OP – The Blog

March 25th, 2012

Mastering Depth of Field.

Posted By Jerry Monkman

Depth of field plays such a large role in the overall look and feel of a photo that I encourage all of my workshop students to quit using program mode and take control of their aperture and depth of field. Letting the camera make this choice seems crazy to me, yet I still see people doing it all of the time. In my latest video post, I explain how and when to use a shallow depth of field vs. a large depth of field, and I talk about using the hyperfocal distance for maximizing your depth of field.

 

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  1. JDB Says:

    Nice overview of DoF topics. Except that it seems your presentation implies a full frame 24x36mm sensor? While the format limits your time in such nuances, it might help for you to point out that there are variations in performance with sensor size. I’m guilty of not thoroughly researching, but as a ‘cropped’ DX sensor user, I’ve generally garnered that much beyond f/8 or so this format is prone to diffraction. Could you perhaps point us to what you consider is a good resource for digging into these details?

  2. Jerry Monkman Says:

    Hi JDB – thanks for pointing this out. Yes, I was primarily speaking about full frame sensors in regards to depth of field. The techniques for calculating hyperfocal distance on cropped sensors is the same – you just need to use a different chart, and any on-line or mobile phone depth of field calculator will do this for you.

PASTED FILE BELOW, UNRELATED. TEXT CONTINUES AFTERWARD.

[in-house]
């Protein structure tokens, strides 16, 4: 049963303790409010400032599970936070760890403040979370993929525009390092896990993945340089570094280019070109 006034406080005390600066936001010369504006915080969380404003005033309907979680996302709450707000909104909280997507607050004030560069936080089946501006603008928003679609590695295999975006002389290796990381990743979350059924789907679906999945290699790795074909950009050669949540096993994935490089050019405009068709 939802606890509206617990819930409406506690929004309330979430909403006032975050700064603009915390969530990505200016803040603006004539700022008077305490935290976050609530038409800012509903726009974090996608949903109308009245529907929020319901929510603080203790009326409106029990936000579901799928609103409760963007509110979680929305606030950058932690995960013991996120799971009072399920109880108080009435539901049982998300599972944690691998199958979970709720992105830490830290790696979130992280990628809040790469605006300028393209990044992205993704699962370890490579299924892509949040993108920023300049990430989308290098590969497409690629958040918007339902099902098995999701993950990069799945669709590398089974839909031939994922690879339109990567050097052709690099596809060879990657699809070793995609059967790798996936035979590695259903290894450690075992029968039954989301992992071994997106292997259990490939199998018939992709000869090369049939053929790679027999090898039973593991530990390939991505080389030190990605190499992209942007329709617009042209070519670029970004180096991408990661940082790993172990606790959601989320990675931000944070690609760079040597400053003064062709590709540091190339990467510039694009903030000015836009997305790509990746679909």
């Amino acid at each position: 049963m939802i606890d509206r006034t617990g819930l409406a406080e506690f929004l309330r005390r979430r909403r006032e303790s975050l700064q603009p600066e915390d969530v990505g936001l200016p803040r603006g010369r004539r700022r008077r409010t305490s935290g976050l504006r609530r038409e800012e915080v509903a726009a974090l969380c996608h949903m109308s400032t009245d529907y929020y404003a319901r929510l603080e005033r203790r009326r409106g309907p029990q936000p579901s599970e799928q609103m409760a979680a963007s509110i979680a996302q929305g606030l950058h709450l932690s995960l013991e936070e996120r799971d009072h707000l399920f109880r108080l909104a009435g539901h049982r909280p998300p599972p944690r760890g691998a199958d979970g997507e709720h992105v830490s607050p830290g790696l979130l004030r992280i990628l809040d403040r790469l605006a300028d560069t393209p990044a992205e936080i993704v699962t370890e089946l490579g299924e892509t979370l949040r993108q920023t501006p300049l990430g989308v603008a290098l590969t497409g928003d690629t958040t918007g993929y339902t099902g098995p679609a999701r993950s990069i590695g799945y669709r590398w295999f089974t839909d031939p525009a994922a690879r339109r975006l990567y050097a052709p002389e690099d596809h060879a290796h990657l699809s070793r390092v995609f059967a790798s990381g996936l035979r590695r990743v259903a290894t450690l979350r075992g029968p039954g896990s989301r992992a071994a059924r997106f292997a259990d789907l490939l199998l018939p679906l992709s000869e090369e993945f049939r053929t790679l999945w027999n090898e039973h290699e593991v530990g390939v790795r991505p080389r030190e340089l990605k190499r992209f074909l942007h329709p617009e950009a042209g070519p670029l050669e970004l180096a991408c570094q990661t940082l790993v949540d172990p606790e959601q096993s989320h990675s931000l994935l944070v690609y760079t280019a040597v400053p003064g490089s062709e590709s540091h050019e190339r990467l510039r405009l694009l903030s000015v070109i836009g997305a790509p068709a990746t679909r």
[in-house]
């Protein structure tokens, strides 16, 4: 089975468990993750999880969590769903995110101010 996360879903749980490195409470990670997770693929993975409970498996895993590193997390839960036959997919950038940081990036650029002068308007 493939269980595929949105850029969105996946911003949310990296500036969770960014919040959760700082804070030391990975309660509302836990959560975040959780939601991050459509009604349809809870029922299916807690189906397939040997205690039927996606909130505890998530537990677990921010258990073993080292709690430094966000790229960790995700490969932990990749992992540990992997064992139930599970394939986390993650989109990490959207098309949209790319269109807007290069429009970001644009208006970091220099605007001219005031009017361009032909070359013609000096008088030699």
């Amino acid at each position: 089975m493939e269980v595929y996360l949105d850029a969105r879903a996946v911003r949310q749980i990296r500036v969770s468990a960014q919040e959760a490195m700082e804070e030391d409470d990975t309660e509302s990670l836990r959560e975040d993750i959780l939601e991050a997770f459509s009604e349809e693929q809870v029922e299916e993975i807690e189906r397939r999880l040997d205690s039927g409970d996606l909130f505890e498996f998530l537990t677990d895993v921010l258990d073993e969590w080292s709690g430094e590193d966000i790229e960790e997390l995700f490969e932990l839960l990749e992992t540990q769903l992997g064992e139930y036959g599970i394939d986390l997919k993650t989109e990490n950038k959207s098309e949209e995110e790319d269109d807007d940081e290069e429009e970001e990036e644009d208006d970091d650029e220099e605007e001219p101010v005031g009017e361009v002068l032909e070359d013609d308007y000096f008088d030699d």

As for the issue of diffraction, it is true that for each sensor/lens combination there is a point where stopping the lens down further will result in more depth of field, but an image that is less sharp overall. I don’t think you can make a generalization that F8 is the aperture that this occurs for all cropped sensors. I think it depends both on the quality of the sensor and the lens you are using. I’ve found that with my Canon F2.8 L lenses, that F22 results in an image that is too soft for my liking, so most of the time I will only stop down as far as F16. My guess is that those same lenses on a cropped sensor would perform similarly since the sensor is capturing a smaller and higher quality circle of light from that lens.

    However, with smaller maximum aperture lenses, diffraction might become a problem at bigger F-stops like F16 or F11, but I think you’d really need to perform your own tests with each of your lenses on your camera to determine what you’re comfortable with. It really does come down to personal preference, as well as the final use of your image – are you making 8 x 10 prints or 30 x 40?

    For example, another OP blogger, Ian Plant, prefers the extra depth of field for some images despite the loss of sharpness caused by diffraction – he wrote about this last summer: http://www.outdoorphotographer.com/blog/ian-plant/2011/07/lens-diffraction.html

    Sorry I can’t give you an exact answer on this – I think there are too many variables to consider.

    Cheers!
    -Jerry

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